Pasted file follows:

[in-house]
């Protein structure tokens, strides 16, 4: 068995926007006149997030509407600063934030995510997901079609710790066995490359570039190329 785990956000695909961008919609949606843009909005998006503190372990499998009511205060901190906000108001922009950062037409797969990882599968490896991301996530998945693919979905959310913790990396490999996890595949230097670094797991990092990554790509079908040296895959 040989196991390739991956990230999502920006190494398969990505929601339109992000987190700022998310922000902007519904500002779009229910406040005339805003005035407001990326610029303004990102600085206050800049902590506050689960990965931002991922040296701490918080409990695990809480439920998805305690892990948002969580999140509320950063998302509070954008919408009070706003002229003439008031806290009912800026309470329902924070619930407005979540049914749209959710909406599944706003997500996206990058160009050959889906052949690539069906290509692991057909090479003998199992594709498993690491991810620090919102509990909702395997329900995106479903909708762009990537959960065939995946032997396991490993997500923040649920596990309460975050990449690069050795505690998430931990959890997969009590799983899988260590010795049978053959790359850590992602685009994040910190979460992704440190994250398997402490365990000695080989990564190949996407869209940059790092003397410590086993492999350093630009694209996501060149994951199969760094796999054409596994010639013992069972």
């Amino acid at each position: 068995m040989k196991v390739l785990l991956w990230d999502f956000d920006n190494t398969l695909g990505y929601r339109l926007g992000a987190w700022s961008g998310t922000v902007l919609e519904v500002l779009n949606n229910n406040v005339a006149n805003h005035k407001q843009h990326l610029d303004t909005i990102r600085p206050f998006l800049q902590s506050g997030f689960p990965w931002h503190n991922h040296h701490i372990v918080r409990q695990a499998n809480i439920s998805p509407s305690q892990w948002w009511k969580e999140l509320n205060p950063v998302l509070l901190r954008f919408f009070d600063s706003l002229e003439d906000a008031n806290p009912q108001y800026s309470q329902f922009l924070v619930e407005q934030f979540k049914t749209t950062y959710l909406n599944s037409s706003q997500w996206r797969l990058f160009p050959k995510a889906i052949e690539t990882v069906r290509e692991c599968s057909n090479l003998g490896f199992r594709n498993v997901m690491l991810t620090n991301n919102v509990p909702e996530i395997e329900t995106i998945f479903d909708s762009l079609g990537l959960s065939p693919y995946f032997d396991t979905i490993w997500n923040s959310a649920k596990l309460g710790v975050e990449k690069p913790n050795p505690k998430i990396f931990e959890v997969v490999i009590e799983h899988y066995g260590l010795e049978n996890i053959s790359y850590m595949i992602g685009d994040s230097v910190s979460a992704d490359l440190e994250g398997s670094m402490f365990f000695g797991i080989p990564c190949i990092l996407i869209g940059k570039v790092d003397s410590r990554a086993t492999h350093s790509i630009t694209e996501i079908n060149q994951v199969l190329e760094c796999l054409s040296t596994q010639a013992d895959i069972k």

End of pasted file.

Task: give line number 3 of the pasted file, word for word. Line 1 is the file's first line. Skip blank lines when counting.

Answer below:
């Amino acid at each position: 068995m040989k196991v390739l785990l991956w990230d999502f956000d920006n190494t398969l695909g990505y929601r339109l926007g992000a987190w700022s961008g998310t922000v902007l919609e519904v500002l779009n949606n229910n406040v005339a006149n805003h005035k407001q843009h990326l610029d303004t909005i990102r600085p206050f998006l800049q902590s506050g997030f689960p990965w931002h503190n991922h040296h701490i372990v918080r409990q695990a499998n809480i439920s998805p509407s305690q892990w948002w009511k969580e999140l509320n205060p950063v998302l509070l901190r954008f919408f009070d600063s706003l002229e003439d906000a008031n806290p009912q108001y800026s309470q329902f922009l924070v619930e407005q934030f979540k049914t749209t950062y959710l909406n599944s037409s706003q997500w996206r797969l990058f160009p050959k995510a889906i052949e690539t990882v069906r290509e692991c599968s057909n090479l003998g490896f199992r594709n498993v997901m690491l991810t620090n991301n919102v509990p909702e996530i395997e329900t995106i998945f479903d909708s762009l079609g990537l959960s065939p693919y995946f032997d396991t979905i490993w997500n923040s959310a649920k596990l309460g710790v975050e990449k690069p913790n050795p505690k998430i990396f931990e959890v997969v490999i009590e799983h899988y066995g260590l010795e049978n996890i053959s790359y850590m595949i992602g685009d994040s230097v910190s979460a992704d490359l440190e994250g398997s670094m402490f365990f000695g797991i080989p990564c190949i990092l996407i869209g940059k570039v790092d003397s410590r990554a086993t492999h350093s790509i630009t694209e996501i079908n060149q994951v199969l190329e760094c796999l054409s040296t596994q010639a013992d895959i069972k």